In the past two years I have been actively involved in eCommerce, launching new brands exclusively online, or expanding established brands to take advantage of the online channel and grow sales.
I have gained enough hands-on experience managing branded online stores, as well as selling on third party retailers such as Amazon, to put together this article that explores the eCommerce channel from a strategic perspective.
Many brand owners acknowledge the need to expand online, but are unable to take action. The most common reasons are fear of channel conflict, and lack financial and human resources necessary to manage the online channel.
Selling online used to be prohibitive, especially for small businesses, but times have changed. Currently are many accessible options for expanding online, each with its advantages and disadvantages. Below are the most popular strategies, explained.
Your Own Branded Online Store
Today’s eCommerce platforms eliminate most of the barriers to selling online with easy-to-customize templates, bulk product uploads, integrated payment gateways, enhanced security and customer support.
The two eCommerce platforms I use and highly recommend are Shopify and WooCommerce. For those interested in a direct comparison and analysis of different platforms, the eCommerce Platforms blog is an excellent resource.
- You have complete control of user experience, including branding, messaging, marketing activities and customer support.
- You know who your customers are, which gives you the opportunity to develop long-term relationships and grow your brands on all channels.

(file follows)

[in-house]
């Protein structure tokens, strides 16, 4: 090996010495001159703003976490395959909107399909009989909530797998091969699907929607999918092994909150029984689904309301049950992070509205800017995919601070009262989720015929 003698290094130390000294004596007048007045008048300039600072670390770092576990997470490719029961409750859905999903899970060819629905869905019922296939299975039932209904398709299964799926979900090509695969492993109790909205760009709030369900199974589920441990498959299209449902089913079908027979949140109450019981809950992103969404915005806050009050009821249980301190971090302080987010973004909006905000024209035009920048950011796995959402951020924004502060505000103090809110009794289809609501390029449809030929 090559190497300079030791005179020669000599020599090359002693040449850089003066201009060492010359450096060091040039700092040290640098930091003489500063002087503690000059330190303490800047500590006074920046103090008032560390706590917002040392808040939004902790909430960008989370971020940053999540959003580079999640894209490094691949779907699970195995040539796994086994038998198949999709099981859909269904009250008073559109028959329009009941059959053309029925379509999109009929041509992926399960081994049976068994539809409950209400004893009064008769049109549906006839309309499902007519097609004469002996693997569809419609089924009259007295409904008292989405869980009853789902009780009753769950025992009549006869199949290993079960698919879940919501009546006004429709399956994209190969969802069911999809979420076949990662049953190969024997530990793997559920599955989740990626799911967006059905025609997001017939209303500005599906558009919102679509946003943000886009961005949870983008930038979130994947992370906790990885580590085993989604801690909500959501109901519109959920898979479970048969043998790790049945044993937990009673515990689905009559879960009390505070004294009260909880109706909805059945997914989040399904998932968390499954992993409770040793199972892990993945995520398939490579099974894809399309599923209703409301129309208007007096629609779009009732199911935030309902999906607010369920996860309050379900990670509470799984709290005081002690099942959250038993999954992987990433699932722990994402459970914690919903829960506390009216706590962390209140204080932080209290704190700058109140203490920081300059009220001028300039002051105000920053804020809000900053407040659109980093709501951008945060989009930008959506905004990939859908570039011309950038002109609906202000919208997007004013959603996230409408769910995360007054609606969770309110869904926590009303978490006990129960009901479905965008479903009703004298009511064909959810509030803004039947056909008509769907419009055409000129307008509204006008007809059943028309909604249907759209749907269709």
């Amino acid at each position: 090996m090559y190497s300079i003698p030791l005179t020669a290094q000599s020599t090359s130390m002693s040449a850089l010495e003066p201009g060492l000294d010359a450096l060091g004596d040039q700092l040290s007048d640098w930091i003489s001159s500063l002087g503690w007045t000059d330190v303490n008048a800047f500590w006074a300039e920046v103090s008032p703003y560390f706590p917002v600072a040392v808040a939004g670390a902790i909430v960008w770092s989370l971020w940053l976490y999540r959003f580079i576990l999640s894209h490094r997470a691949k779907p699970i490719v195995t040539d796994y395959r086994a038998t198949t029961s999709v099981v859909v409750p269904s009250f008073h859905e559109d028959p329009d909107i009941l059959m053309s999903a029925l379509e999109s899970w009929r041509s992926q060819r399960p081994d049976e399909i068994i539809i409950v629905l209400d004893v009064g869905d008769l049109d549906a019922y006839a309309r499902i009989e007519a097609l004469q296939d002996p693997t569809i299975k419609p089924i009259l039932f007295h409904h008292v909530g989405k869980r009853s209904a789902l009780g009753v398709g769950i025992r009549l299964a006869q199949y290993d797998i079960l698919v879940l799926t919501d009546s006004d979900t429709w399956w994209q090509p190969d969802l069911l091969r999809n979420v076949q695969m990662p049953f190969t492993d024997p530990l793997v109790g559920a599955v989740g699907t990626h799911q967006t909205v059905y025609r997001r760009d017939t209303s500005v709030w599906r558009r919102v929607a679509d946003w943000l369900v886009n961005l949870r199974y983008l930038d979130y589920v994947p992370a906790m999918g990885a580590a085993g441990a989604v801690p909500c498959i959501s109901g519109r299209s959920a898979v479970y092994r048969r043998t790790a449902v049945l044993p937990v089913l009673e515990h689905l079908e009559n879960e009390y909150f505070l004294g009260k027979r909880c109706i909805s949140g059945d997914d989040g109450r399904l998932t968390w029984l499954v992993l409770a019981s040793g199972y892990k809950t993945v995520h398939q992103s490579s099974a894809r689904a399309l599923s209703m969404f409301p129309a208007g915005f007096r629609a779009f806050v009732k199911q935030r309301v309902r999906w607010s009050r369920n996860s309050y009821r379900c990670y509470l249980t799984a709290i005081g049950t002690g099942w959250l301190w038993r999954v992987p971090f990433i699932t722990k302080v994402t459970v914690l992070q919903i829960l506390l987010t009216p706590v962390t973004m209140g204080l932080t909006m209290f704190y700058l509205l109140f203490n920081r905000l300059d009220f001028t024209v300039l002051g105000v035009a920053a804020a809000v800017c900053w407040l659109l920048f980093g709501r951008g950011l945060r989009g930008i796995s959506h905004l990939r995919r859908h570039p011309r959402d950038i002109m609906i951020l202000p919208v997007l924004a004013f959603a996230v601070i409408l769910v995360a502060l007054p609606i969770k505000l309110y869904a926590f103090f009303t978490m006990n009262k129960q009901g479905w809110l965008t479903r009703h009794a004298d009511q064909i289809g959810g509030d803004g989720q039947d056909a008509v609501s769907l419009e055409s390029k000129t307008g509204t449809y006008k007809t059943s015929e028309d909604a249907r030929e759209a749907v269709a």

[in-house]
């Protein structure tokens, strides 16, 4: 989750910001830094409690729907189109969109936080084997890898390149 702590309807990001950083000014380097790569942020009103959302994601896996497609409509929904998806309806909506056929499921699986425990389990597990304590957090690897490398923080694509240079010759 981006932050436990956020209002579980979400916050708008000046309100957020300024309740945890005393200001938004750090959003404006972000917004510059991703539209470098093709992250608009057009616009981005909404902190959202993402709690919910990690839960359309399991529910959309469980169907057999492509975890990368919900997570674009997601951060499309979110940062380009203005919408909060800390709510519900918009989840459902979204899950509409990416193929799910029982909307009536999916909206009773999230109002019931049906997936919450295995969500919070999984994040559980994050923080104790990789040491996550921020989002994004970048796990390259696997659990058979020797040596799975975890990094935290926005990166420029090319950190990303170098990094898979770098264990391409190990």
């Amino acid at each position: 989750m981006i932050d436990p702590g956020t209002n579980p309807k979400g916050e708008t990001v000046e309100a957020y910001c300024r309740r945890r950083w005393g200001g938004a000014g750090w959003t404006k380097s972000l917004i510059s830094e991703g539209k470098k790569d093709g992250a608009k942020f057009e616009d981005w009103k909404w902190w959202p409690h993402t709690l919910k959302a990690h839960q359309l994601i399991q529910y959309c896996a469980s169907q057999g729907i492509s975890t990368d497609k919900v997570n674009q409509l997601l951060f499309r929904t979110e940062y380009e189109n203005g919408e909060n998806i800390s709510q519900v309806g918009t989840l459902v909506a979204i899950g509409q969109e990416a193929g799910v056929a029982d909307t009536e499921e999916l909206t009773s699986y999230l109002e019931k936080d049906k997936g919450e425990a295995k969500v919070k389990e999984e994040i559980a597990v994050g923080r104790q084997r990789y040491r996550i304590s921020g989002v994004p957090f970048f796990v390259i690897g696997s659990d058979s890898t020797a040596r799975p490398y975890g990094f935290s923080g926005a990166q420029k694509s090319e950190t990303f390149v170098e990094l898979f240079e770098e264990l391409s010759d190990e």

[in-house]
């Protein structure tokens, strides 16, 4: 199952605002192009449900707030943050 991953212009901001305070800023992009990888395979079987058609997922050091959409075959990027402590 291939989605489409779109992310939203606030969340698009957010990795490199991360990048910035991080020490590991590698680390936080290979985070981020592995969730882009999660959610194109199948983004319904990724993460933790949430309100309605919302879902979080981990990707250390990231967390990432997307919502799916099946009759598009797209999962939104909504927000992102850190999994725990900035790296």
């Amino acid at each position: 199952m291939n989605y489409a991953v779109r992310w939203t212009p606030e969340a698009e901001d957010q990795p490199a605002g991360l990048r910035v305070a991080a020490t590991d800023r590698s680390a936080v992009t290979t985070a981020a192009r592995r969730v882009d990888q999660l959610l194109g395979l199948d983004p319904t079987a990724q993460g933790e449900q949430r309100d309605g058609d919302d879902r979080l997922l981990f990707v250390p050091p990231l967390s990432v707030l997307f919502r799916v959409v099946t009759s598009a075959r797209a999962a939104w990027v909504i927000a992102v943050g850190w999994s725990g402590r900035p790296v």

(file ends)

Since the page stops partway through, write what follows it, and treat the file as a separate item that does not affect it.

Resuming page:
- Your margins are typically higher, as there are no intermediaries, fees and commissions to pay to third party retailers.
- You can quickly add, remove and change products based on your strategic objectives.
- You can build a community around your brand, with positive effects across all channels.
- A successful eCommerce store is an important business asset.
- While setup costs have drastically decreased, launching an eCommerce store still require a financial and human investment.
- Building quality traffic and trust online takes considerable resources and skills.
- You may need additional resources for shipping orders and providing customer support, in addition to marketing.
Third Party e-Retailers (excluding Amazon)
Many established retailers, such as Walmart, Sears, Best Buy, Home Depot, Staples are actively looking to expand their online assortment.
Let’s take Best Buy for example: their in-store assortment consists mainly of electronics, while their eCommerce store carries many un-related categories including furniture, baby, maternity and beauty products, sports and recreation.
Getting in-store shelf space with big retailers is often difficult. However these retailers are much more receptive to carrying your brand online, given the virtually unlimited “shelf space” available.
- Your brand will benefit from the high traffic these stores already enjoy.
- You bring credibility to your brand by associating it with an established retailer.
- The investment in additional resources is not as high as launching and managing your own store.
- Depending on the distribution model, the retailer can manage your order shipping and customer support.
- Your brand will be one of many available on the online store, which makes it challenging to stand out.
- You have limited knowledge of your buyer, as most retailers will not allow direct contact with customers.
- Marketing tools available to influence purchase decision are usually limited, costly or both.
- The fees paid to the retailer might put pressure on your margin.
- The decision to keep or drop lines belongs to retailer, which increases your brand vulnerability.
Selling on Amazon requires a multi-layered strategy and probably a dedicated article.